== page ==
Cognitive Rehabilitation for Bipolar Disorder: A new, complementary therapy
Bipolar disorder is a condition characterized by recurrent episodes of depression and/or abnormally elevated mood (known as mania) that interfere with psychosocial functioning (see our guide). Depressive symptoms, along with cognitive difficulties in planning, problem solving, attention and memory, are known to be related to low psychosocial functioning and in particular occupational functioning (Bauer et al., 2001; Goldstein & Burdick, 2008).
Treatment of bipolar disorder includes medication, which aims at mood stabilization, and various forms of psychotherapy (e.g. Family Focused Therapy, Cognitive Behavioral Therapy and Interpersonal and Social Rhythm Therapy). Nevertheless, until recently, these therapies couldn’t deal with the cognitive symptoms of the disorder in patients who were in remission. These symptoms are called residual or subsyndromal and can be equally problematic for some patients.
In a recent study by Deckersbach and colleagues (2010) a new cognitive remediation treatment was developed, which targets residual depressive symptoms, occupational difficulties and overall psychosocial functioning in patients with bipolar disorder.
Eighteen euthymic (in remission), bipolar I or II disorder, employed patients participated in the study.
The investigators measured psychosocial functioning in the domains of work, relationships, recreation and global satisfaction. Occupational functioning was also measured in terms of low performance while at work and missed days of work due to mental health problems. Depressive and manic symptoms were measured using psychometric tests. Finally, neuropsychological functioning, as a predictor of treatment response, was also measured.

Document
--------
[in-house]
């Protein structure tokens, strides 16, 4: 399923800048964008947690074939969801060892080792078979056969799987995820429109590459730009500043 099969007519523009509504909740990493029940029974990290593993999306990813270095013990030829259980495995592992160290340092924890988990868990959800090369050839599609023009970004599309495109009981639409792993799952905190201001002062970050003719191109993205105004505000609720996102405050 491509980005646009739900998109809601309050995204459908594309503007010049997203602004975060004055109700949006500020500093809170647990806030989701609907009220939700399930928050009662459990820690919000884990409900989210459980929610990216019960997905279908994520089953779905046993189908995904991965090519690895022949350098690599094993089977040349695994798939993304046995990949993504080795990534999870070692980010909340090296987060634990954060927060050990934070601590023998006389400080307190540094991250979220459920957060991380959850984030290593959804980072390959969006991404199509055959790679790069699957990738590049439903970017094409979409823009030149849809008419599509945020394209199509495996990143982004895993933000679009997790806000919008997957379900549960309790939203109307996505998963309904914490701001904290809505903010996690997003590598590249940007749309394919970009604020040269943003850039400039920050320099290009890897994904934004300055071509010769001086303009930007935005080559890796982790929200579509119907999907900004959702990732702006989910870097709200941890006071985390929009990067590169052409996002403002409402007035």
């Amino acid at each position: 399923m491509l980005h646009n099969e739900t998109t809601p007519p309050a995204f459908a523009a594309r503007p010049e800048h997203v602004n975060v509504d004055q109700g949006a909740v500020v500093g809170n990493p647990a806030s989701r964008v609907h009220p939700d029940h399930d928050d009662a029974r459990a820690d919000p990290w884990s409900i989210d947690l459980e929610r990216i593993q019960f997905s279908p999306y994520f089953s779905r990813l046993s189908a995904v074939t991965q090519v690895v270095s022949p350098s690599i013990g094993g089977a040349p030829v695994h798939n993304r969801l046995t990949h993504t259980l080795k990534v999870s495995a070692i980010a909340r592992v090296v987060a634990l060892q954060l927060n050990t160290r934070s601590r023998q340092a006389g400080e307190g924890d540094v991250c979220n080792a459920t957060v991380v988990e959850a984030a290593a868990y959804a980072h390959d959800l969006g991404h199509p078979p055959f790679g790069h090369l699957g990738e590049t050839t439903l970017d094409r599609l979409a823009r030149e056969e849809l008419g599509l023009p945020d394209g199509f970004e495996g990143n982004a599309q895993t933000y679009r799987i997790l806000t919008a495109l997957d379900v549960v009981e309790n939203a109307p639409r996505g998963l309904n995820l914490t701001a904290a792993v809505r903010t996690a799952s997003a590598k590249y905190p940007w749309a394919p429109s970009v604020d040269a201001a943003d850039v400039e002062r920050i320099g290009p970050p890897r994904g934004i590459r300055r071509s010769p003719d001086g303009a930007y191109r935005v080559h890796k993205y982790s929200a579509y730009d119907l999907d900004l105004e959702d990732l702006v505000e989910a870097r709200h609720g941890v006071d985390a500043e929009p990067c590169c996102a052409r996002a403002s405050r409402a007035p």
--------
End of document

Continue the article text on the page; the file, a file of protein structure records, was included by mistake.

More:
The participants completed 14-individual cognitive remediation therapy sessions, followed by a post treatment assessment and a 3-month follow-up assessment. Cognitive remediation involved daily mood monitoring, activity management, problem solving, negative thoughts awareness and management and strategies to improve concentration and memory.
The findings of the present study suggested that at the end of cognitive remediation treatment, and at the 3-months follow-up, patients with bipolar disorder exhibited a significant decrease in residual depressive symptoms and an increase in occupational and overall psychosocial functioning.
The study demonstrated once again that Bipolar patients very often face occupational difficulties and problems in their everyday functioning, even when they are not in an episode (manic/depressive).
By decreasing residual depressive symptoms and improving cognitive skills in planning, problem-solving, memory and attention, the cognitive remediation therapy led to improvements in occupational functioning.
Cognitive rehabilitation treatment, which blends established CBT techniques for depression with compensatory cognitive remediation strategies (for improving memory and concentration), has been successfully implemented to individuals with schizophrenia in the past (Medalia & Choi, 2009).
The present study suggested that the same also applies to euthymic bipolar patients. However, further research in the area is needed for this therapy to be established as a complementary therapy for some patients.
These developments in the psychosocial treatment of bipolar disorder help us to advance even further our CBT treatment programs, and allow us to work with patients who would otherwise find it difficult to benefit from traditional CBT therapy.
Do you find it yourself that your symptoms continue even when you are out of an episode?
Does this new therapy make sense to you?
What do you do to improve your day-to-day functioning?
Deckersbach, T., Nierenberg, A. A., Kessler, R., Lund, H. G., Ametrano, R. M., Sachs, G., … & Dougherty, D. (2010). Cognitive rehabilitation for bipolar disorder: an open trial for employed patients with residual depressive symptoms. CNS neuroscience & therapeutics, 16(5), 298-307.
– Article written by: Mrs Myrto Filioglou, BipolarLab Psychologist, Edited by: Dr Yanni Malliaris